By Mark Butkiewicz

Malloy Aeronautics Photo

Unmanned aerial systems (UASs) of all shapes and sizes seem to be everywhere these days, as users continue to find countless new applications in a wide range of industries and fields. And the battlefield is no exception. These systems—commonly referred to as drones—are being increasingly used by the U.S. military for everything from intelligence, surveillance, and reconnaissance (ISR) to aerial refueling to cargo transport to armed attack. Recently, the U.S. Navy and Marine Corps have been investigating the use of large multirotor aerial platforms that can provide the Warfighter with assured battlefield resupply for the “last mile” in a logistics hub-and-spoke distribution model. As such, these platforms require specialized capabilities—including payload capacities ranging from 50 to 500 lbs—that differ from those of most other rotor-driven drones in the skies today.


Multirotor military logistics drones exist in a kind of gray area when it comes to cost, size, capability, and life-cycle considerations. When many people envision these systems, they think of small and relatively “expendable” consumer-grade toys or hobby equipment. And while it’s true that this class of drone is not exceedingly expensive (representing a fraction of the cost of much larger existing UAS platforms), it is also not disposable (especially compared to some of the single-use drones being investigated for future UAS swarming missions). Rather, military logistics drones are considered “attritable.” That is to say, developers and analysts must trade the traditional aircraft engineering design aspects of reliability and maintainability (and survivability) for that of low cost, while still providing reuse capability.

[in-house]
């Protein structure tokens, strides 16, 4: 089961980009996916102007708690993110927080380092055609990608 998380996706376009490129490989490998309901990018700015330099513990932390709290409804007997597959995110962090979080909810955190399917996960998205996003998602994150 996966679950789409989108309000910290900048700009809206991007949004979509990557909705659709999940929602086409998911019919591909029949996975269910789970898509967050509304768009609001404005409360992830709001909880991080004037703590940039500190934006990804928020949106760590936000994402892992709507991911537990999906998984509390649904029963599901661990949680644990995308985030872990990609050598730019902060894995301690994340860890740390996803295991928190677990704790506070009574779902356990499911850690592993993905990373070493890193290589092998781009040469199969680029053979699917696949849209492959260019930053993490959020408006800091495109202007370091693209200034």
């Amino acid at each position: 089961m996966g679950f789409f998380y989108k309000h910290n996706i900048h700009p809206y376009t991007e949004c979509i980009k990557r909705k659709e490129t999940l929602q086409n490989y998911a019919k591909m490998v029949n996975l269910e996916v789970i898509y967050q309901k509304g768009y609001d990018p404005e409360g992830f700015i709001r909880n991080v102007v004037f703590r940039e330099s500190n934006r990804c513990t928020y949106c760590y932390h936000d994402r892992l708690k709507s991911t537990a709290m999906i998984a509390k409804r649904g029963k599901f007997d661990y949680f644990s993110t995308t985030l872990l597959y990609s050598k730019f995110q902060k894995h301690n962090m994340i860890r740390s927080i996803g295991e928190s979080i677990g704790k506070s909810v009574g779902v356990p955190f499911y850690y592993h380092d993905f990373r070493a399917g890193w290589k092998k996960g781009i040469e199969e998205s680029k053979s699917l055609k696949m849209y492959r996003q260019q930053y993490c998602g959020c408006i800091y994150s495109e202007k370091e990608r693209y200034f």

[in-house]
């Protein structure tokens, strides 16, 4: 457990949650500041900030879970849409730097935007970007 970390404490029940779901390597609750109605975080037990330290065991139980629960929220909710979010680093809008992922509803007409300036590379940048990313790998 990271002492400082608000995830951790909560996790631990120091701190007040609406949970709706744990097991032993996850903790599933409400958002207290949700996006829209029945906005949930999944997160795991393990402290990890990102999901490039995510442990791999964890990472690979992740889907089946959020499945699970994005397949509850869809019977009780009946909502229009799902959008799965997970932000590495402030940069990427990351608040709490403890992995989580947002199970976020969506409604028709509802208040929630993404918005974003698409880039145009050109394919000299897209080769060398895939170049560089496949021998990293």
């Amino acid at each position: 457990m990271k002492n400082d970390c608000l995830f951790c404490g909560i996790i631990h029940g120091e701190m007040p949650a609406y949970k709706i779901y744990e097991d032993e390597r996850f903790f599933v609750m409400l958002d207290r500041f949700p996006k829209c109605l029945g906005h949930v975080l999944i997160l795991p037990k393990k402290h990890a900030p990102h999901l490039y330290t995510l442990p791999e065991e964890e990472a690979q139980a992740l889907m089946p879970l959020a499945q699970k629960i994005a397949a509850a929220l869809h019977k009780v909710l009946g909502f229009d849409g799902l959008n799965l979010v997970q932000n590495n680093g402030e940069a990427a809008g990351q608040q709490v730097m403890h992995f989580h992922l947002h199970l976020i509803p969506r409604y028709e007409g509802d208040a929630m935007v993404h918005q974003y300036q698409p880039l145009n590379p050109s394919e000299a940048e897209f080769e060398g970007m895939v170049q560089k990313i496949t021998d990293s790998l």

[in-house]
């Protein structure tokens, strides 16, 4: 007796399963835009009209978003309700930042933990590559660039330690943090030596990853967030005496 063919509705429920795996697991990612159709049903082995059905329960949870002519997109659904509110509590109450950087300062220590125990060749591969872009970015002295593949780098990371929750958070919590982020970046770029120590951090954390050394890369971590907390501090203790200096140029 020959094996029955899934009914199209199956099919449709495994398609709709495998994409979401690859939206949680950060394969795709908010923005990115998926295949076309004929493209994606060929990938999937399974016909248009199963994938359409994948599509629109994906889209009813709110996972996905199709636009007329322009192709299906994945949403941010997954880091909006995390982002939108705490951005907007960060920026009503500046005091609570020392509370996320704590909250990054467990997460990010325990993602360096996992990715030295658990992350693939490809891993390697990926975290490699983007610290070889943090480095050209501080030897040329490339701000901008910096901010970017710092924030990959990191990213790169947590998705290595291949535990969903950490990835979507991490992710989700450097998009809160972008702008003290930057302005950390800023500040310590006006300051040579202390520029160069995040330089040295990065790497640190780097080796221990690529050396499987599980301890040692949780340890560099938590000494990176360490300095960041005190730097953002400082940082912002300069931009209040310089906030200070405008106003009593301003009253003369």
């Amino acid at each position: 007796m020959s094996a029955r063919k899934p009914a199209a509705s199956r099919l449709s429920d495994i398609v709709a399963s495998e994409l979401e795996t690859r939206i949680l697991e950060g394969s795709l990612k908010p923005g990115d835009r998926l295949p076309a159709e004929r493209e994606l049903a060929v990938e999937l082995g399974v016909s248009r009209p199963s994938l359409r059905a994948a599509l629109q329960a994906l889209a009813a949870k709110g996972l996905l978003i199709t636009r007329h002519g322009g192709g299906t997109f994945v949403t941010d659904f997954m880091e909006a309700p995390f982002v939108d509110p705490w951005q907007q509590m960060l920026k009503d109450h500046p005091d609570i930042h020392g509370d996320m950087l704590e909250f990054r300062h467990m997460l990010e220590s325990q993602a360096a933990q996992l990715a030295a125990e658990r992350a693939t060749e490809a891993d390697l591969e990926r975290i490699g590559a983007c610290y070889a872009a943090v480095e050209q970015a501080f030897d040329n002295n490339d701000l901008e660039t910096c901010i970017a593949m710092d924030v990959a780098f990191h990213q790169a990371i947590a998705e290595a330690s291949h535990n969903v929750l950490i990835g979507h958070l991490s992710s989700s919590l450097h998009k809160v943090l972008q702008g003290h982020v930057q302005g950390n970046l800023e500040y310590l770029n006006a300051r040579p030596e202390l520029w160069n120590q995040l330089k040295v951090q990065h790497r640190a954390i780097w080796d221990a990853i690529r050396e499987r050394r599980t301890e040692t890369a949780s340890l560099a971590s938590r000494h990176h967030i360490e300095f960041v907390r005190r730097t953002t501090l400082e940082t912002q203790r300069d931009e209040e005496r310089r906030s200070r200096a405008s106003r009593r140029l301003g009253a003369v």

Logistics drones are also often in a class by themselves when it comes to size. Though significantly larger than most of the camera-equipped handheld drones the military has been deploying to look around a corner or over a hill in support of ISR missions (see Figure 1), logistics drones are also much smaller than many of the “full-size” UAVs that the military currently has in, or is preparing to send to, the battlefield (see Figure 2).

Figure 1. Hand-Held UAS Used for ISR (U.S. Marine Corps Photo).


Figure 2. MQ-9 Reaper (U.S. Air Force Photo by Staff Sgt. Nadine Barclay).

What is not unclear with military logistics drones is the obvious benefit that they promise to provide to the Warfighter. The ability to resupply combat personnel at a moment’s notice means they can potentially shed pounds of supplies and equipment that they would normally have to carry or otherwise transport from their base of operations. Warfighter fatigue can thus be reduced; and Warfighter endurance, maneuverability, operational speed, and lethality can be enhanced. Furthermore, the ability to augment other air and ground logistics transport assets with relatively low-cost and unmanned vehicles promises to provide commanders with added flexibility and decreased risk to personnel during resupply.